I’ve been ok with Obama so far but really question a couple of his appointments. Browner is a Socialist, no ambiguity there. After the crash of the Soviet Union, most Socialists and Communists took cover in the “green” movement. And Panetta for CIA Director. He’s been a political hack his entire career and shudder to think of him headiing up our spy programs. And Holder was the guy who pardoned Mark Rich who had been #2 on the FBI’s most wanted list for fraud and embezzelment. And oh, by the way, had been trading oil with Iran at the same time they were holding the American hostages and while trading was prohibited by virtue of a Carter embargo. Not to mention pardoning the Purerto Rican terrorists.These appointments have my stomach turning over. I’ve got a gut feeling that before this one is over we’re going to yearning for Guantanamo and a few water boards.

Who’s #2

Nematode update. Since I first mentioned the nematode problem, I’ve been religiously implementing the sugar solution. And I’ve had no nematode problems. I do have a nagging concern that the reason I’m having no problems is that the kind of veggies I’m growing now are fundamentally different and maybe not subject to nematode attack, sugar or no sugar. I get that every time I pull out one of my winter plants and notice that the root structures are more fine, hair like clumps rather than the long, thicker roots of tomatoes, squash, and cucumbers. Those are the crops that I’ve really had problems with and will be planting again in a couple of months. But I got an interesting input yesterday while scanning a seed catalog for the spring garden planting. There on the marigold page in large bold red letters were the words – natural nematode control. I had read somewhere that marigolds kept pest insects in check but my own experience had blown a hole in that. I usually plant marigolds and have still had plenty of nematode problems. But as I read on the catalog said that not all marigolds are created equal and in fact, one particular strain of French marigolds is the real killer. The variety is called Golden Guardian which even sounds right. They recommend planting densely and it’s the only variety I saw with nice discounts for large seed purchases – suggesting to me that people must buy these in bigger quantities. They go on to say that even after the marigolds die off, just till under the plants because the (nematode) poison they contain keeps working. I’m stoked now and can’t wait to launch an underground attack with sugar and a surface attack with Golden Guardians.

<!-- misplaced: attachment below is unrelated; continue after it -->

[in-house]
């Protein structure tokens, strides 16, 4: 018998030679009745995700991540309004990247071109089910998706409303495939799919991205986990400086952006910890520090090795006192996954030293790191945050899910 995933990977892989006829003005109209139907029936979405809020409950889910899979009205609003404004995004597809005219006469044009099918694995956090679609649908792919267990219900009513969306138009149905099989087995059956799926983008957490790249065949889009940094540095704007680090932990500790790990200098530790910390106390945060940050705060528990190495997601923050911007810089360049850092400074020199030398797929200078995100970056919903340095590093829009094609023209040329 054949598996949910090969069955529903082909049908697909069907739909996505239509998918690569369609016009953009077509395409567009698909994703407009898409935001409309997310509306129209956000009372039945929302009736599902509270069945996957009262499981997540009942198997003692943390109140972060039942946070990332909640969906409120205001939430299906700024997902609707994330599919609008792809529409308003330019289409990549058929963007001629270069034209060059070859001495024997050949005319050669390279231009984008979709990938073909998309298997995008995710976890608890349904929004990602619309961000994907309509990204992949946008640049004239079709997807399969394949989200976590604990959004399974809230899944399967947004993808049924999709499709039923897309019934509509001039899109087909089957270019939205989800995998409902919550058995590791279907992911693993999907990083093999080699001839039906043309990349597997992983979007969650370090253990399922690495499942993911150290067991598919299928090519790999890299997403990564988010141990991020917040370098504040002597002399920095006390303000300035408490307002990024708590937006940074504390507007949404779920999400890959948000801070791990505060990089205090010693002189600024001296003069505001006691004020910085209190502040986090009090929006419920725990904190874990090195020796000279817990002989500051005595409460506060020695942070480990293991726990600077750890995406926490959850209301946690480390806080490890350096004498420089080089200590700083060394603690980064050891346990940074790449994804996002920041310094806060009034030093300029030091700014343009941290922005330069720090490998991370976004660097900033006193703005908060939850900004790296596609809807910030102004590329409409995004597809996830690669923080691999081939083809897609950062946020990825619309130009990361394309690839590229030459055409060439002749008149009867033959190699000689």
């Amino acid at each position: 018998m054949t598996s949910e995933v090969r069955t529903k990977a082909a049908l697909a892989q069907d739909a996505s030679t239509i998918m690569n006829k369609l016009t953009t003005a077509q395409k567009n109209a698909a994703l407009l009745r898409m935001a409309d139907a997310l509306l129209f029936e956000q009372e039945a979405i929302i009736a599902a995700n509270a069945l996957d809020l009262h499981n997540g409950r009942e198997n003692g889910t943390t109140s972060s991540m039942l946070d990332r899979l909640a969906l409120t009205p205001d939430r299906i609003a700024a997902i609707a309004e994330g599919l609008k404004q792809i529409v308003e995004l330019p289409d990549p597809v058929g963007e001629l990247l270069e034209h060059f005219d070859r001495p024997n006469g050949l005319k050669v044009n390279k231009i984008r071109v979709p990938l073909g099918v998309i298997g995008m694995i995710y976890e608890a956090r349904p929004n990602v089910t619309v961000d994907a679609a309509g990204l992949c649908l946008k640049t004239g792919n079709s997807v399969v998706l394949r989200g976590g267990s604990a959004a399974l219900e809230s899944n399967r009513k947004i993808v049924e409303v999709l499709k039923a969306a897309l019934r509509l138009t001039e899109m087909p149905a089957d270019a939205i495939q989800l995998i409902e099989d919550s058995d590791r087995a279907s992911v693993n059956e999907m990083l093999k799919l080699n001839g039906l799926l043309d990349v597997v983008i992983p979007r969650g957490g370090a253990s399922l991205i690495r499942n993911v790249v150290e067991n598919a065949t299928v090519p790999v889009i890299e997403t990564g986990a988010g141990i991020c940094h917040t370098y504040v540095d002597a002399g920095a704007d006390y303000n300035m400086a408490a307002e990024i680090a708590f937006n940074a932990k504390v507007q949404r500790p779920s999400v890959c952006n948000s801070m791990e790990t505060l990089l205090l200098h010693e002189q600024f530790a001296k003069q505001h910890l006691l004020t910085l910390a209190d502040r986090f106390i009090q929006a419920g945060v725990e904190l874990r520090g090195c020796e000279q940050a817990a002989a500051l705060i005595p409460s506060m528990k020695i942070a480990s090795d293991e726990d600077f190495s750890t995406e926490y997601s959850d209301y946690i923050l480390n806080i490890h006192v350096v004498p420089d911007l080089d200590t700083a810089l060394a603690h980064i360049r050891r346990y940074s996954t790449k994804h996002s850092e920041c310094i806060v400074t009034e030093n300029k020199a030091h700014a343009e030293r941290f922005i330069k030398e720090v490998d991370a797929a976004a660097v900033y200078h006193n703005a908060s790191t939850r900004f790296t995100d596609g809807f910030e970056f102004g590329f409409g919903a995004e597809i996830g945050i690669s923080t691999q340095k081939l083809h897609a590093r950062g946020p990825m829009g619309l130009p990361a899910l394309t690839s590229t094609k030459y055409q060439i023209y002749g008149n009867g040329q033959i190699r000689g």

Nancy left for her annual quilt cruise last Thursday. It’s an 8 day cruise into the SE Caribbean so she should be quilted out by the time it’s over. I have no plans at all but you can just guess that there will be plenty of fishing. I called a meeting of the rules committee last night and rescinded quite a few executive orders such as shaving every day, wearing shoes in the house, picking up papers off the floor, and issued a blanket amnesty just in case I forgot any specific rules.